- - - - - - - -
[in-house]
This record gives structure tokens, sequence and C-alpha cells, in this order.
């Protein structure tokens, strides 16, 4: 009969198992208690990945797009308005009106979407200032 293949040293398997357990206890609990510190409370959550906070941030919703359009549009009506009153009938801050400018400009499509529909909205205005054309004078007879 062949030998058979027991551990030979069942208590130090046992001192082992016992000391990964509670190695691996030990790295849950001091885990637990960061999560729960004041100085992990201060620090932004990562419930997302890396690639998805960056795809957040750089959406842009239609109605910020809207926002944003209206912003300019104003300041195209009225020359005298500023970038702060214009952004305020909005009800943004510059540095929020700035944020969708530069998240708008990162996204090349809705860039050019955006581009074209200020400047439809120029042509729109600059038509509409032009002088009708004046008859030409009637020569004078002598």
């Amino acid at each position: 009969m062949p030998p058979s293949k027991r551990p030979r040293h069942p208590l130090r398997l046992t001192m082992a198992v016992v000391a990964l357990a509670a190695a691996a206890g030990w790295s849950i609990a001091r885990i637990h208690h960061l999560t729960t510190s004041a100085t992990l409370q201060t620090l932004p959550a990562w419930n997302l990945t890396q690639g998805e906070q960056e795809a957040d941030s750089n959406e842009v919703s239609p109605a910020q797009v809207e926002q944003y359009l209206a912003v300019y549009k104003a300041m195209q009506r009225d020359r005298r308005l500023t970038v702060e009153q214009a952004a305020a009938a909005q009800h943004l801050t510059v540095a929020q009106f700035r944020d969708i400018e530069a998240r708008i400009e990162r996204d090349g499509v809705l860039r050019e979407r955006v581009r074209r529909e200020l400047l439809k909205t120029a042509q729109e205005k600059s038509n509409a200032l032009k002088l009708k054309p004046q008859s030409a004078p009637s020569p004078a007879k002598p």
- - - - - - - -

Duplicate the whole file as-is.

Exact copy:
[in-house]
This record gives structure tokens, sequence and C-alpha cells, in this order.
């Protein structure tokens, strides 16, 4: 009969198992208690990945797009308005009106979407200032 293949040293398997357990206890609990510190409370959550906070941030919703359009549009009506009153009938801050400018400009499509529909909205205005054309004078007879 062949030998058979027991551990030979069942208590130090046992001192082992016992000391990964509670190695691996030990790295849950001091885990637990960061999560729960004041100085992990201060620090932004990562419930997302890396690639998805960056795809957040750089959406842009239609109605910020809207926002944003209206912003300019104003300041195209009225020359005298500023970038702060214009952004305020909005009800943004510059540095929020700035944020969708530069998240708008990162996204090349809705860039050019955006581009074209200020400047439809120029042509729109600059038509509409032009002088009708004046008859030409009637020569004078002598």
């Amino acid at each position: 009969m062949p030998p058979s293949k027991r551990p030979r040293h069942p208590l130090r398997l046992t001192m082992a198992v016992v000391a990964l357990a509670a190695a691996a206890g030990w790295s849950i609990a001091r885990i637990h208690h960061l999560t729960t510190s004041a100085t992990l409370q201060t620090l932004p959550a990562w419930n997302l990945t890396q690639g998805e906070q960056e795809a957040d941030s750089n959406e842009v919703s239609p109605a910020q797009v809207e926002q944003y359009l209206a912003v300019y549009k104003a300041m195209q009506r009225d020359r005298r308005l500023t970038v702060e009153q214009a952004a305020a009938a909005q009800h943004l801050t510059v540095a929020q009106f700035r944020d969708i400018e530069a998240r708008i400009e990162r996204d090349g499509v809705l860039r050019e979407r955006v581009r074209r529909e200020l400047l439809k909205t120029a042509q729109e205005k600059s038509n509409a200032l032009k002088l009708k054309p004046q008859s030409a004078p009637s020569p004078a007879k002598p």